28 – Heroes, Gods and Monsters of the Greek Myths – Bernard Evslin (1966)

(A full and concise index of the most-famous Greek Myths.  Featuring gods and goddesses, heroes, and the monsters they have slain.)

29 – Killing Eve: Codename Villanelle – Luke Jennings (2017)

(Eve is fired from her corporate job while assassin Villanelle is just getting started with hers.  A plethora of lust, forbidden love, high-fashion, and murder is about to be dealt with.)

30 – The Ballad of Songbirds and Snakes – Suzanne Collins (2020)

(The sequel to the Hunger Games trilogy following teenage President Snow as a mentor to a District 12 girl at the tenth games.)

31 – Exciting Times – Naoise Dolan (2020)

(An Irish teacher in Hong Kong falls in love with a man who won’t be her boyfriend and a woman who wants to be her everything.) 

32 – The Mystery of Henri Pick – David Foenkinos (2020)

(A supposedly lost-transcript causes a frenzy and a breakdown of relationships when it is published in a small French town.) 

33 – The Herd – Andrea Bartz (2020)

(The leader of an all-female co-working space is murdered on a rooftop.  Lies, deceit, and blackmail bubbles under the surface of a story that is hiding something dark.) 

34 – Queenie – Candice Carty-Williams (2019)

(A best friend in a book; Queenie follows the trials and tribulations of family, trauma, relationships, and the career of a 20-something London girl.) 

35 – My Sister, The Serial Killer – Oyinkan Braithwaite (2017)

(A story of two sisters; one murders her boyfriends while the other bleaches away the evidence.)

36 –  A Thousand Ships – Natalie Haynes (2019)

(A poignant retelling of the Trojan War from the female perspective.)

37 – The Killings At Kingfisher Hill – Sophie Hannah (2020)

(Hercule Poirot reprised and back on the case – a case where there has been a murder, a confession, and a death sentence.)

38 – Harry Potter and the Order of the Phoenix – J. K. Rowling (2003)

(Visions of death, evil professors, and a daring rescue mission – Harry, his friends, and his carers risk it all for a prophecy.)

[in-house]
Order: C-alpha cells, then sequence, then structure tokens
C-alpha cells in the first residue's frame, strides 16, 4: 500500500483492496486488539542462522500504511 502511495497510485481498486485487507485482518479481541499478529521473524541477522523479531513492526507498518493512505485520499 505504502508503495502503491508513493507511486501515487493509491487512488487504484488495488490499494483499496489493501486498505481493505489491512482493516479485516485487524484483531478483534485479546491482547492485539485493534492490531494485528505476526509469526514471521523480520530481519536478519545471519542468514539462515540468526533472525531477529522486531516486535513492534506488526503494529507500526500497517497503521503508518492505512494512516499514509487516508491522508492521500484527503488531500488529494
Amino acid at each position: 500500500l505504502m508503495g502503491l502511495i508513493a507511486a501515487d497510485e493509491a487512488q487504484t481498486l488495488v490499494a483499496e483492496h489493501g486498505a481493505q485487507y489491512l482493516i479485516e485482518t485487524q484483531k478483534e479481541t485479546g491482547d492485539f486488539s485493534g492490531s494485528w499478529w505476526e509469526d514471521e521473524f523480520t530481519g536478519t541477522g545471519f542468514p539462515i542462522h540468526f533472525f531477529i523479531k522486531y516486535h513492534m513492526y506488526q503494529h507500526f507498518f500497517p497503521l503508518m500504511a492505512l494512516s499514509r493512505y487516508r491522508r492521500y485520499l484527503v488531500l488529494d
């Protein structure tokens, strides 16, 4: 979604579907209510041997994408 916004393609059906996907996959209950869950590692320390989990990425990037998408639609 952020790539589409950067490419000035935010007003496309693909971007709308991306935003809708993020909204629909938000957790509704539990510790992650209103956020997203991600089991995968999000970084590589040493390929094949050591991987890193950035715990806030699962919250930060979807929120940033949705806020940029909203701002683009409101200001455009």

39 –  Sex and Vanity – Kevin Kwan (2020)

(A retelling of A Room With A View but with more WASP relatives, Capri beaches, and riches.  Crazy Rich Asians in America.)

40 – How To Build A Girl – Caitlin Moran (2014)

(A fictionalised version of Caitlin Moran’s childhood breakthrough into the music industry. A coming-of-age story about trying to be something you’re not.) 

41 – Hamnet – Maggie O’Farrell (2020)

(The beautiful untold story of Shakespeare’s extended family littered with tragedy, grief, and loss.)

42 – The Horse and His Boy – C. S. Lewis (1954)

(A slaved boy finds friendship with a slaved horse.  Lots of sword-fighting and adventure.)

43 – Women Don’t Owe You Pretty – Florence Welsh (2020)

(Feminism 101 – an entry-level conversation into reforming thoughts and views) 

44 – How Do We Know We’re Doing It Right? – Pandora Sykes (2020)

(Millennial harping about celebrities and witty myth-busting from journalist Pandora Sykes.)

45 – Prince Caspian – C. S. Lewis (1951)

(The Pevensie children return to Narnia but, in their absence, lots have changed.)

46 – Killing Eve: No Tomorrow – Luke Jennings (2018)

(The second installment of the Killing Eve novels with more murder and sees Villanelle and Eve finally meeting.)

47 – Northern Lights – Philip Pullman (1995)

(An alternative Oxford, a trip to the North, armoured bears, and a crack in the wall of the universe.)

48 – #GIRLBOSS – Sophia Amoruso (2014)

(The tell-all tale of the Nasty Gal rise from founder and former-CEO, Sophia Amoruso)

49 – The Subtle Knife – Philip Pullman (1997)

(The second in the His Dark Materials trilogy sees Lyra entering through the crack in the universe into a world that looks much like her own.)

50 – Varanasi – Jae Watson (2020)

(Two friends stumble into deathly trouble in India.)

51 – Devil’s Breath – G. M. Malliet (2017)

(Spy-turned-cleric Max Tudor is embroiled in another murder case – this time with a washed-up woman and fraudsters.)

52 – Killing Eve: Die For Me – Luke Jennings (2020)

(Eve and girlfriend Villanelle are on the run – but is what they run into worse than what they’re running from?)

53 – Sonic Youth Slept On My Floor: Music, Manchester, and More: A Memoir – Dave Haslam (2018)

(The infamous Manchester music scene told in retrospect by an ex-Haçienda DJ.)

54 – The Truths and Triumphs of Grace Atherton – Anstey Harris (2019)

(Navigating hopes, friendship, relationships, and power through the lens of a once-child prodigy.)

2 thoughts on “Every Book I Read In 2020 – Pt I

  1. ‘The Cows and #GIRLBOSS” seem like wonderful reads! I read City Of Girls, it is honestly one of the best books ever! This was a very informative post, I think I took quite a bit of recommendations to add to my book list from this hehe!

Leave a Reply

Fill in your details below or click an icon to log in:

WordPress.com Logo

You are commenting using your WordPress.com account. Log Out /  Change )

Twitter picture

You are commenting using your Twitter account. Log Out /  Change )

Facebook photo

You are commenting using your Facebook account. Log Out /  Change )

Connecting to %s

This site uses Akismet to reduce spam. Learn how your comment data is processed.